This article was originally published at The Conversation and has been republished under Creative Commons.
In Toronto, before singing “O Canada,” students and teachers in public schools begin their day by acknowledging that they are on the traditional lands of the Anishinaabe, Haundenosaunee Confederacy, and Wendat.
Although the Toronto School District Board mandated the brief statement in 2016, the practice of land acknowledgment, which recognizes “the unique and enduring relationship that exists between Indigenous peoples and their traditional territories,” has spread on its own across Canada. Today a declaration is read before most public meetings, celebrations, and events—even hockey games.
Versions of land acknowledgments are widely practiced in countries that are working to untangle the historical knots of colonialism. In Australia, those leading public occasions often recognize whose traditional lands they are on; others invite an Aboriginal elder to conduct a more formal “Welcome to Country.” In New Zealand, it is common for public speakers to acknowledge they are situated within Aotearoa, the homeland of the Māori.
But no matter where one is located or how it is performed, as essayist Stephen Marche has written, “The acknowledgment forces individuals and institutions to ask a basic, nightmarish question: Whose land are we on?”
As land acknowledgment has gained traction in the U.S., I have recently started doing it. I’m an anthropologist who has researched the dispossession of Native Americans and their enduring connections to ancestral places. I’ve come to see the possibilities of land acknowledgment to confront the past while laying the groundwork for building a shared future. Land acknowledgment offers a needed reckoning.
Losing land, enduring connections
Just before the sun rose over Arizona on April 30, 1871, gunfire woke an encampment of Apache Indians belonging to the Aravaipa and Pinal bands. The Apaches had surrendered to the U.S. Army at Camp Grant and were supposedly under its protection. But a few raids in the area, likely committed by unrelated Chiricahua Apache bands, inflamed leaders in nearby Tucson who assembled a group of vigilantes. They attacked the encampment with guns and clubs. Within hours, some 100 Apache lay dead—mostly women, children, and the elderly.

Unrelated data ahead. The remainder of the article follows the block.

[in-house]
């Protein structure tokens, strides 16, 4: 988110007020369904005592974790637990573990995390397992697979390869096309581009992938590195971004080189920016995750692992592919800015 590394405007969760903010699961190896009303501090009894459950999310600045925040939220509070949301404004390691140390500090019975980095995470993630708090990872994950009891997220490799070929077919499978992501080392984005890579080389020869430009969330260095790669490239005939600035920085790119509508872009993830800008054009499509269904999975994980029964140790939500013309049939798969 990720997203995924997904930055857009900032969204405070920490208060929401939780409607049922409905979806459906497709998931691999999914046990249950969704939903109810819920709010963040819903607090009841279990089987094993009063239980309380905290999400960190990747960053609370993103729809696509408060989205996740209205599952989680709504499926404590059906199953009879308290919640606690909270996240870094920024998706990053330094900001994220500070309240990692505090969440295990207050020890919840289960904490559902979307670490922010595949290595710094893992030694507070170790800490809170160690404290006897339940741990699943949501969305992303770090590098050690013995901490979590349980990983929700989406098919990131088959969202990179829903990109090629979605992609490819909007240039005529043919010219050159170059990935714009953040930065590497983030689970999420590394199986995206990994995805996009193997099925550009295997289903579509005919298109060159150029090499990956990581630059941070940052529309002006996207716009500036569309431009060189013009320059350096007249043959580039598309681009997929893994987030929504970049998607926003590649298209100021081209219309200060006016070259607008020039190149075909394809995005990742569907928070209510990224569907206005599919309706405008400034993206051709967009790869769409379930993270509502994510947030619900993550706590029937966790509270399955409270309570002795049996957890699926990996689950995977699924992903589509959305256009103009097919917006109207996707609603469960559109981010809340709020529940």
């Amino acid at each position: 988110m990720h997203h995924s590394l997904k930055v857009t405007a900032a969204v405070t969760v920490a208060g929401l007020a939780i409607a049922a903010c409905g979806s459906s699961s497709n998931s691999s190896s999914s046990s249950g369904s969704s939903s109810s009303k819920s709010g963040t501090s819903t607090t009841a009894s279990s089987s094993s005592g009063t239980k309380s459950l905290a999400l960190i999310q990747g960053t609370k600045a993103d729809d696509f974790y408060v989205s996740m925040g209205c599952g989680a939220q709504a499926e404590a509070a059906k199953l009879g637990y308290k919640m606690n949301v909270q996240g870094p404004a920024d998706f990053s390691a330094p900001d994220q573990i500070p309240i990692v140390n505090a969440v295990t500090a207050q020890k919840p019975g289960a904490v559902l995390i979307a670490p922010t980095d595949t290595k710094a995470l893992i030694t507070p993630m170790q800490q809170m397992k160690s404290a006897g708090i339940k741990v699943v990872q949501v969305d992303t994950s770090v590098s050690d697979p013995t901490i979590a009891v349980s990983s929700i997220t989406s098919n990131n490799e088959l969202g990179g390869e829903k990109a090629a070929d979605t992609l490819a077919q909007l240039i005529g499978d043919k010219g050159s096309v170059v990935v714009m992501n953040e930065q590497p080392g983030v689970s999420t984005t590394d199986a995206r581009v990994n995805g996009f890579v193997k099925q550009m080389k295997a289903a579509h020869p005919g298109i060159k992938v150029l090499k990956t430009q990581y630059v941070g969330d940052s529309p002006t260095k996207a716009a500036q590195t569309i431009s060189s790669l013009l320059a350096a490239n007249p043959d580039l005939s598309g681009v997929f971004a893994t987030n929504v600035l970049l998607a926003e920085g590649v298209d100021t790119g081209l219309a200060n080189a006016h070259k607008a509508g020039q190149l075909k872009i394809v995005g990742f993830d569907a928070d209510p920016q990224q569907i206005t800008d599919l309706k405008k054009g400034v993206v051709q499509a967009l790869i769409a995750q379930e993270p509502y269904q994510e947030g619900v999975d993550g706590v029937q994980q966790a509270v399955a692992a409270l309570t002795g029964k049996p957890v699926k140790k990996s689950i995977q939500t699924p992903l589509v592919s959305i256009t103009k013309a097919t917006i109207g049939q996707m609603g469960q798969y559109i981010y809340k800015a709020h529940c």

All of North America belonged to Indigenous peoples before immigrants from Europe arrived. According to one study of the lower 48 states, the U.S. government and its citizens took around 1.5 billion acres from Native Americans between 1776 and 1887. Government officials and settlers seized the land in many ways—through war and violence, purchase and trade, bribery and trickery, treaties and sharing, debt and bondage. Once removed from their homelands, most tribes were concentrated on reservations, the leftovers of colonial greed.
Even after being forcibly confined to reservations, Native Americans continued to lose more land. For example, the Dawes Act of 1887 allowed the U.S. president to break up reservations by dispersing communal lands and allotting parcels to specific tribal members. The “surplus” land was then sold to non-Indians. Through this law alone, 100 million more acres were lost.